How to purchase a Solar Panel?
Information Posted in Energy
Voltage: Before you buy a solar panel, you must know what voltage you require from your solar panel. The most common house hold solar setups require 12V or 24V stable input from solar modules. Please note that to charge a 12V battery you will need 15V or even 16V volts in some cases. Also, solar panel volts fluctuate a lot due to inconsistent sunlight. Also when you put load on solar panels, their voltage will drop accordingly. therefore, for a 12V circuit, 16.5V to 22V solar panels are used. Similarly, for 24V circuits 31.5 to 44V panels are used. If above is too hard on your mind then remember a general rule, multiply your circuit voltage with 1.5 and find a solar panel around that value. For instance, if your circuit is 12V, multiply it with 1.5 (12x1.5=18V) and you will find 18V solar panel is suitable for your circuit. Ampere: Always check Amp rating of solar panel on information sticker before buying it. In fact, its better to take an Amp meter with you to check the actual output Amps of solar panels. To do so, you will have to go the market at a time when sunshine is at its peak.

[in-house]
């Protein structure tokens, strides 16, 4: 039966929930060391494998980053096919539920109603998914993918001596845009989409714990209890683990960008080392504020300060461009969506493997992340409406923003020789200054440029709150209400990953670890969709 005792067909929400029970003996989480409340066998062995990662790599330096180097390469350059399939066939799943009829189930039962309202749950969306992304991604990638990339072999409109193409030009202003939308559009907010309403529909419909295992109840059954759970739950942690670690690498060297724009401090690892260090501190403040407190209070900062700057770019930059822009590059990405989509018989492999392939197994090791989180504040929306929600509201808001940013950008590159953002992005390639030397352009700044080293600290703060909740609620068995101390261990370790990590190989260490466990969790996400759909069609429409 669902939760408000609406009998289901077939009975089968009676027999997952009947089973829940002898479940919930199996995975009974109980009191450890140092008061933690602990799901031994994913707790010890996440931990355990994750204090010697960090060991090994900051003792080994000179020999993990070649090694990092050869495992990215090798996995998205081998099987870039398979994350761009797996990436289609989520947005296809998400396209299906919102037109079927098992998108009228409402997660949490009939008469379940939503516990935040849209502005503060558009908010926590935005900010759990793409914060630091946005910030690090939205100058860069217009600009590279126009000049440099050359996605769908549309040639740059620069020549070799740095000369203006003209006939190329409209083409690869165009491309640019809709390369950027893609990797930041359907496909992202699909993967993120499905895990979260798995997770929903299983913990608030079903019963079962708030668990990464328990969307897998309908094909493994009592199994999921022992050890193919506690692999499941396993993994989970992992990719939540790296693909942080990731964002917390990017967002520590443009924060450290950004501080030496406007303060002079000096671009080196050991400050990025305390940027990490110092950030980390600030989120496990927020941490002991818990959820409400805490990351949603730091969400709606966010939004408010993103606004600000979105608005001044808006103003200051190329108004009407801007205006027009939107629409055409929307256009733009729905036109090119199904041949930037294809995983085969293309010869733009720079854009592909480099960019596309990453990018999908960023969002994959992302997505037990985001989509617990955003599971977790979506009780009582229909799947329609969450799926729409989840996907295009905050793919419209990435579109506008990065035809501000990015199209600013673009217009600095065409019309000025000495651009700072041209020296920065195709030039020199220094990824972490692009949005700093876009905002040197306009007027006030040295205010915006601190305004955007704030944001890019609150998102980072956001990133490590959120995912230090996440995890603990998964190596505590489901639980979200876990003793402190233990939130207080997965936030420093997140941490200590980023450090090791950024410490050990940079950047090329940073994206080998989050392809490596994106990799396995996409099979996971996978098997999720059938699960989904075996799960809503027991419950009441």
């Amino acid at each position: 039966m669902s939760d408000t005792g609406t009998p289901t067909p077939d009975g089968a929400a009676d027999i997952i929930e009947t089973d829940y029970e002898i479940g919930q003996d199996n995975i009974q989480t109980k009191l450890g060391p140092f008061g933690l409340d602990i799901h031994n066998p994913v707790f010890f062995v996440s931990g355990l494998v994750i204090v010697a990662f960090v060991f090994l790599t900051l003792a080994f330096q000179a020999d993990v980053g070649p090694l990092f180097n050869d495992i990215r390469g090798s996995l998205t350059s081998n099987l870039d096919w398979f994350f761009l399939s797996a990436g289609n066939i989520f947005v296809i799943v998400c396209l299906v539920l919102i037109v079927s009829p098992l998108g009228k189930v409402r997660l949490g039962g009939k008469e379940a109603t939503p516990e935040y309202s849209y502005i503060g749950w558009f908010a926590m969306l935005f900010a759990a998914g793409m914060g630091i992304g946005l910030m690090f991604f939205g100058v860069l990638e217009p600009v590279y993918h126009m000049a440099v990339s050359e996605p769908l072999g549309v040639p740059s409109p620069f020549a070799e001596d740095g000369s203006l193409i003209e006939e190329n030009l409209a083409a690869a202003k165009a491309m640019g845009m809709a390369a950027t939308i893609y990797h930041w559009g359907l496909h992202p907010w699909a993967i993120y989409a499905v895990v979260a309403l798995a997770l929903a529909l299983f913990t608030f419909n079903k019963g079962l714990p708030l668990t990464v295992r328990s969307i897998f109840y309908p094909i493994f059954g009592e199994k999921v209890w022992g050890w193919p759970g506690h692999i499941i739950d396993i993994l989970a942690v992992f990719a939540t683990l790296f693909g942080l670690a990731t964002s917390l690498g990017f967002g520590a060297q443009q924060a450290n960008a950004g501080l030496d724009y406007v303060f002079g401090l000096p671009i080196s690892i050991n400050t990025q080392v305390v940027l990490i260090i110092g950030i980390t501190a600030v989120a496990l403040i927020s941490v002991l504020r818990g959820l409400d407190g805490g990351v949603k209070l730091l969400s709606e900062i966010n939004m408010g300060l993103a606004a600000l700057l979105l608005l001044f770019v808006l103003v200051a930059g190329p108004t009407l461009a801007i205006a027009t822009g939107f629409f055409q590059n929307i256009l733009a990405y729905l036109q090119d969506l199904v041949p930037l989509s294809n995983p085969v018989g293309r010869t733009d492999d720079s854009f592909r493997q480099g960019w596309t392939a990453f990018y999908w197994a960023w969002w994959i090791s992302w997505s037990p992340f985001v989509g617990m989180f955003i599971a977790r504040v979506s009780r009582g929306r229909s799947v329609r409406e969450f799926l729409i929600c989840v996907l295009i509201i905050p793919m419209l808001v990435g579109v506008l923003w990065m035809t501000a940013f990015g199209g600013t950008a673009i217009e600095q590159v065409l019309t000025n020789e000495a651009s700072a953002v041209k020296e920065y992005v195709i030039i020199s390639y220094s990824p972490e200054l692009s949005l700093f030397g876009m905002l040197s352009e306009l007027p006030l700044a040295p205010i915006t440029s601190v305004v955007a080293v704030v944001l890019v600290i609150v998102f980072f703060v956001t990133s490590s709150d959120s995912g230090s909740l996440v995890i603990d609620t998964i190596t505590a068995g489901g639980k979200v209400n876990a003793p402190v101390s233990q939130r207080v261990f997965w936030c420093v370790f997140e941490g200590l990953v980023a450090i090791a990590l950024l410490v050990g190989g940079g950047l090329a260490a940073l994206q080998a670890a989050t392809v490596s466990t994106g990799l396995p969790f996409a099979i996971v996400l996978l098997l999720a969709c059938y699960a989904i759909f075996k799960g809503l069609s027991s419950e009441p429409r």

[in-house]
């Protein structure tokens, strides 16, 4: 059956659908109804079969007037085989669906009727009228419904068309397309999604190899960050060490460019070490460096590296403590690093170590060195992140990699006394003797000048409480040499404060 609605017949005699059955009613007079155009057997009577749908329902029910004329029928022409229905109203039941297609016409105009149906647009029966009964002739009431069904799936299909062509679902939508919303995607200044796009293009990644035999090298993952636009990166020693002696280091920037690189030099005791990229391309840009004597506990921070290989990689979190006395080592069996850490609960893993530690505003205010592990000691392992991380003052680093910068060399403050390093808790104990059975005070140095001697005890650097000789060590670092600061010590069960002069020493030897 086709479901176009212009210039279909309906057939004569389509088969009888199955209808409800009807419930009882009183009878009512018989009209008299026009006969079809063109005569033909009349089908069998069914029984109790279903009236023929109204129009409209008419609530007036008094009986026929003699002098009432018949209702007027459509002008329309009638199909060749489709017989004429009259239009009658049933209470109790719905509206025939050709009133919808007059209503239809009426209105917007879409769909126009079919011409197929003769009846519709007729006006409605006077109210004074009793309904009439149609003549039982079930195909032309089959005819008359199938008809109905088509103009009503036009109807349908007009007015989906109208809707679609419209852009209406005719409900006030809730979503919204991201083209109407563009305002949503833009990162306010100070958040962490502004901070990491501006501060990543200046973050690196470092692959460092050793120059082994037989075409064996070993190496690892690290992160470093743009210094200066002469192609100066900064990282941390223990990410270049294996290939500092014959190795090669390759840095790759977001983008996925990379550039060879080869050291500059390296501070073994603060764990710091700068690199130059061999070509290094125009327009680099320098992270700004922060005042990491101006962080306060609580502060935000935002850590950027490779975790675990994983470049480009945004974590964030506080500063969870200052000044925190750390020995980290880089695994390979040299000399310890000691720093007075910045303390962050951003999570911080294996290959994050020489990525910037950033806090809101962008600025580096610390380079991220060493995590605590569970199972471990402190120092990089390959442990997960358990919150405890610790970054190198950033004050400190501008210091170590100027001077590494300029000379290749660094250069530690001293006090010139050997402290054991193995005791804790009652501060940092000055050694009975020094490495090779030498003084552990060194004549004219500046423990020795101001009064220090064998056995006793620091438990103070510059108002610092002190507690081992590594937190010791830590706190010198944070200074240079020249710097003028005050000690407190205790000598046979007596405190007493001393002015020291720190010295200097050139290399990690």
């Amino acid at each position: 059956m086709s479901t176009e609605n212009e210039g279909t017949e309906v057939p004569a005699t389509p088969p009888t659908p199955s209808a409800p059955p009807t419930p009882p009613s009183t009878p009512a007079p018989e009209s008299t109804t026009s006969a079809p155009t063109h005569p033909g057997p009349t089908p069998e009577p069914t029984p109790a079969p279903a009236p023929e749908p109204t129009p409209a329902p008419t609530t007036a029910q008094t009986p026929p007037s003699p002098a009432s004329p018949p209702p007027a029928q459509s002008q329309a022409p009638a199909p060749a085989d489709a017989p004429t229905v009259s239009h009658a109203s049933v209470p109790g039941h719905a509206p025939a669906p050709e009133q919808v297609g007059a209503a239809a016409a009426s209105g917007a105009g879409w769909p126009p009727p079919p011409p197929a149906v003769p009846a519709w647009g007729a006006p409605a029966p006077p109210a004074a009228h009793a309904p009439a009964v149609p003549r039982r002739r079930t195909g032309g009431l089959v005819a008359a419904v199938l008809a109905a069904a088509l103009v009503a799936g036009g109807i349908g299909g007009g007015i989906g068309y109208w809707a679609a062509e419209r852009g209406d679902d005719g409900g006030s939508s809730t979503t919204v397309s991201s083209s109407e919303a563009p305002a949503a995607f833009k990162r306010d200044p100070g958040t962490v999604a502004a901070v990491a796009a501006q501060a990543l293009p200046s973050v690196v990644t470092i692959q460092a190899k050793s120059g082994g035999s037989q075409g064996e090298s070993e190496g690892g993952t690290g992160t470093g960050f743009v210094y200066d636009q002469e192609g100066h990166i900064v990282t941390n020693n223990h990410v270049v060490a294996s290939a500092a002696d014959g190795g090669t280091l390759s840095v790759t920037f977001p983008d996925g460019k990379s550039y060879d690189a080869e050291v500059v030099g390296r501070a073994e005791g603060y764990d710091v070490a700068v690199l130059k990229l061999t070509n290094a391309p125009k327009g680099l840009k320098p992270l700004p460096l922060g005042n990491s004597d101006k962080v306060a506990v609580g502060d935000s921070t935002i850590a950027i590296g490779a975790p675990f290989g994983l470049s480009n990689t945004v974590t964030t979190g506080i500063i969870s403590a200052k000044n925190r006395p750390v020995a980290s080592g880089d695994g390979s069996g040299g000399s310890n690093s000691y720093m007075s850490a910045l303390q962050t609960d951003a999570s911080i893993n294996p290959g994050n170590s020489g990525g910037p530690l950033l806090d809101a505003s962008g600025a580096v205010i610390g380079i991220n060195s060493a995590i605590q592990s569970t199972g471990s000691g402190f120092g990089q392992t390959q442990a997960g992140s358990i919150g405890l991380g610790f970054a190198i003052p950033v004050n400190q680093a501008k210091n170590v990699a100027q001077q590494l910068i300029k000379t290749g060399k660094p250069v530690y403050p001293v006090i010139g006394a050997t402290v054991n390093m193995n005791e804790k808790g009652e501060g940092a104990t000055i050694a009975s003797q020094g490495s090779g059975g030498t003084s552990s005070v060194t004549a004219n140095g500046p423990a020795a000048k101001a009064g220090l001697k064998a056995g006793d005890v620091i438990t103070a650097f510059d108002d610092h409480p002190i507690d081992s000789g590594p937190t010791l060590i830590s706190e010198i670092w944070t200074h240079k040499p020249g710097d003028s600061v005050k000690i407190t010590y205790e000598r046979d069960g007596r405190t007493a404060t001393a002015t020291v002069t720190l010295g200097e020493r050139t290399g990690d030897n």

Life Time: Old solar cells have less life span as compared to modern solar cells. Make sure that the solar cell you are purchasing has at least 20 years of life. Efficiency: Some modern solar panels are highly efficient which means they give more power while covering less area on your roof however cost more. You should probably only consider the more efficient solar panels if you have less area on your roof otherwise there is probably no need to pay more for same power you can get in lower price from standard solar panels.
Cost to Energy Ratio: Although some solar panels list “Cost to Energy Ratio” on their information sticker but I recommend that you should calculate it by yourself. Take a multimeter with you and go to the market. To check cost to energy ratio of a solar panel put it in sunlight, take reading of volts and amps and then multiply both numbers. This will give you actual watts of the solar panel now divide it with solar panel’s price. For example, if solar panel is 150W and costs you $100 then 150/100 gives you 1.5. This means you are getting 1.5 Watts for every $ you pay.
Alternatively, if you don’t have a multi-meter then you have no choice but to believe the Watts written on solar panel and divide them with its price to calculate how much watts you are getting per $. This will help you in short listing the vendor. Physical Condition: Solar panel is a fragile item so always check physical condition of solar panels to see any cracks or lose frame. Also make sure the fitting holes on the frame match your fitting stand.
posted or updated on:May 31, 2019